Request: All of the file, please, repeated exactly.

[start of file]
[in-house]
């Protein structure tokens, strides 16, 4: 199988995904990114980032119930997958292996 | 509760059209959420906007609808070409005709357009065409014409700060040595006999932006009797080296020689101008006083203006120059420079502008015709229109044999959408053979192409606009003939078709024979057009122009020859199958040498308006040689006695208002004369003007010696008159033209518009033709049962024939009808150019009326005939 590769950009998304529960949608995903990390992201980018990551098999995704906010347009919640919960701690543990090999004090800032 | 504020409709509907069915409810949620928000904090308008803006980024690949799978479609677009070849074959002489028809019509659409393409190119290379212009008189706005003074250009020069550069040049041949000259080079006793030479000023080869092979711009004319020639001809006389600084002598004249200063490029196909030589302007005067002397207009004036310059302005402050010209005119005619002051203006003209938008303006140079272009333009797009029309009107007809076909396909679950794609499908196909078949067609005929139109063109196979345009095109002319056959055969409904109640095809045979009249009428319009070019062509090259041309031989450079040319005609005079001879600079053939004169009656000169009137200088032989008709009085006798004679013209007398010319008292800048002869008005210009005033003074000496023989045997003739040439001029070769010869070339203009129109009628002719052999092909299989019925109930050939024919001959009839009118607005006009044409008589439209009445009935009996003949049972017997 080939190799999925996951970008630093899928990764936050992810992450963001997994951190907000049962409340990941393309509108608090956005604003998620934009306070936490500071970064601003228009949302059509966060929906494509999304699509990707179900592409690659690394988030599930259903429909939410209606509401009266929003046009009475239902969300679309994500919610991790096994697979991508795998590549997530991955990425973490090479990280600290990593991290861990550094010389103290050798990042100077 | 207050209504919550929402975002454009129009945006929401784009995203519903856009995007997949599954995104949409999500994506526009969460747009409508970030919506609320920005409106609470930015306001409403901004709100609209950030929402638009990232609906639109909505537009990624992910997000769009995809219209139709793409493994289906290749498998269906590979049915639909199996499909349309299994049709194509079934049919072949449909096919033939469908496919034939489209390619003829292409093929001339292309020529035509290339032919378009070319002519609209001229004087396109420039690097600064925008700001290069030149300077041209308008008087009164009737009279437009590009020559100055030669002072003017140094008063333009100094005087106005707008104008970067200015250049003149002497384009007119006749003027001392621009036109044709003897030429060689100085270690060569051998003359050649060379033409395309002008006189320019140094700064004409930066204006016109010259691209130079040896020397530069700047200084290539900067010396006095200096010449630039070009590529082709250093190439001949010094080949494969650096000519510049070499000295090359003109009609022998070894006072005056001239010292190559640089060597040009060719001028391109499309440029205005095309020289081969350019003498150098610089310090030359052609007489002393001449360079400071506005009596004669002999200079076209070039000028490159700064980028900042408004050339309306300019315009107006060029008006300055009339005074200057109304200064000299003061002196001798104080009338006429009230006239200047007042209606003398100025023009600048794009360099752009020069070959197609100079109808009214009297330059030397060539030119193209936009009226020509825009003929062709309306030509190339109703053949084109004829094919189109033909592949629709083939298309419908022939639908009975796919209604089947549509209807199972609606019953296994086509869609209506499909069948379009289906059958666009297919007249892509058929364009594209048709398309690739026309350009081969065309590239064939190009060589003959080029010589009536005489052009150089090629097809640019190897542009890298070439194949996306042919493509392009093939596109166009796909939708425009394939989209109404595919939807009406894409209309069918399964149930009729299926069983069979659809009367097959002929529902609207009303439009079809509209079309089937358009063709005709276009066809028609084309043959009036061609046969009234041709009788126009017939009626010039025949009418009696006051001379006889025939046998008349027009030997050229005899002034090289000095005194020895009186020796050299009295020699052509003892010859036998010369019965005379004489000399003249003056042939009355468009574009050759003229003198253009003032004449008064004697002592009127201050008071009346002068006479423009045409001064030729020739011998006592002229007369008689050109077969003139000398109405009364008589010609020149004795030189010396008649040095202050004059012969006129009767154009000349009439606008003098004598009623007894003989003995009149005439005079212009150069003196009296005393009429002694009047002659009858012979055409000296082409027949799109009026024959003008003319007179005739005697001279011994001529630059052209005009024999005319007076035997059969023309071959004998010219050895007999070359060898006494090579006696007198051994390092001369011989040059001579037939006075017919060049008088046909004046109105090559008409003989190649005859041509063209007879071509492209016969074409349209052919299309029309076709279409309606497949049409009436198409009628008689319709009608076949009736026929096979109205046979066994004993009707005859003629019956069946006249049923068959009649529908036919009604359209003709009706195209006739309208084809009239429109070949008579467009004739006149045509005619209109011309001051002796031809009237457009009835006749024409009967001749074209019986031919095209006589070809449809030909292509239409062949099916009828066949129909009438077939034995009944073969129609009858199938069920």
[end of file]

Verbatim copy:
[in-house]
């Protein structure tokens, strides 16, 4: 199988995904990114980032119930997958292996 | 509760059209959420906007609808070409005709357009065409014409700060040595006999932006009797080296020689101008006083203006120059420079502008015709229109044999959408053979192409606009003939078709024979057009122009020859199958040498308006040689006695208002004369003007010696008159033209518009033709049962024939009808150019009326005939 590769950009998304529960949608995903990390992201980018990551098999995704906010347009919640919960701690543990090999004090800032 | 504020409709509907069915409810949620928000904090308008803006980024690949799978479609677009070849074959002489028809019509659409393409190119290379212009008189706005003074250009020069550069040049041949000259080079006793030479000023080869092979711009004319020639001809006389600084002598004249200063490029196909030589302007005067002397207009004036310059302005402050010209005119005619002051203006003209938008303006140079272009333009797009029309009107007809076909396909679950794609499908196909078949067609005929139109063109196979345009095109002319056959055969409904109640095809045979009249009428319009070019062509090259041309031989450079040319005609005079001879600079053939004169009656000169009137200088032989008709009085006798004679013209007398010319008292800048002869008005210009005033003074000496023989045997003739040439001029070769010869070339203009129109009628002719052999092909299989019925109930050939024919001959009839009118607005006009044409008589439209009445009935009996003949049972017997 080939190799999925996951970008630093899928990764936050992810992450963001997994951190907000049962409340990941393309509108608090956005604003998620934009306070936490500071970064601003228009949302059509966060929906494509999304699509990707179900592409690659690394988030599930259903429909939410209606509401009266929003046009009475239902969300679309994500919610991790096994697979991508795998590549997530991955990425973490090479990280600290990593991290861990550094010389103290050798990042100077 | 207050209504919550929402975002454009129009945006929401784009995203519903856009995007997949599954995104949409999500994506526009969460747009409508970030919506609320920005409106609470930015306001409403901004709100609209950030929402638009990232609906639109909505537009990624992910997000769009995809219209139709793409493994289906290749498998269906590979049915639909199996499909349309299994049709194509079934049919072949449909096919033939469908496919034939489209390619003829292409093929001339292309020529035509290339032919378009070319002519609209001229004087396109420039690097600064925008700001290069030149300077041209308008008087009164009737009279437009590009020559100055030669002072003017140094008063333009100094005087106005707008104008970067200015250049003149002497384009007119006749003027001392621009036109044709003897030429060689100085270690060569051998003359050649060379033409395309002008006189320019140094700064004409930066204006016109010259691209130079040896020397530069700047200084290539900067010396006095200096010449630039070009590529082709250093190439001949010094080949494969650096000519510049070499000295090359003109009609022998070894006072005056001239010292190559640089060597040009060719001028391109499309440029205005095309020289081969350019003498150098610089310090030359052609007489002393001449360079400071506005009596004669002999200079076209070039000028490159700064980028900042408004050339309306300019315009107006060029008006300055009339005074200057109304200064000299003061002196001798104080009338006429009230006239200047007042209606003398100025023009600048794009360099752009020069070959197609100079109808009214009297330059030397060539030119193209936009009226020509825009003929062709309306030509190339109703053949084109004829094919189109033909592949629709083939298309419908022939639908009975796919209604089947549509209807199972609606019953296994086509869609209506499909069948379009289906059958666009297919007249892509058929364009594209048709398309690739026309350009081969065309590239064939190009060589003959080029010589009536005489052009150089090629097809640019190897542009890298070439194949996306042919493509392009093939596109166009796909939708425009394939989209109404595919939807009406894409209309069918399964149930009729299926069983069979659809009367097959002929529902609207009303439009079809509209079309089937358009063709005709276009066809028609084309043959009036061609046969009234041709009788126009017939009626010039025949009418009696006051001379006889025939046998008349027009030997050229005899002034090289000095005194020895009186020796050299009295020699052509003892010859036998010369019965005379004489000399003249003056042939009355468009574009050759003229003198253009003032004449008064004697002592009127201050008071009346002068006479423009045409001064030729020739011998006592002229007369008689050109077969003139000398109405009364008589010609020149004795030189010396008649040095202050004059012969006129009767154009000349009439606008003098004598009623007894003989003995009149005439005079212009150069003196009296005393009429002694009047002659009858012979055409000296082409027949799109009026024959003008003319007179005739005697001279011994001529630059052209005009024999005319007076035997059969023309071959004998010219050895007999070359060898006494090579006696007198051994390092001369011989040059001579037939006075017919060049008088046909004046109105090559008409003989190649005859041509063209007879071509492209016969074409349209052919299309029309076709279409309606497949049409009436198409009628008689319709009608076949009736026929096979109205046979066994004993009707005859003629019956069946006249049923068959009649529908036919009604359209003709009706195209006739309208084809009239429109070949008579467009004739006149045509005619209109011309001051002796031809009237457009009835006749024409009967001749074209019986031919095209006589070809449809030909292509239409062949099916009828066949129909009438077939034995009944073969129609009858199938069920």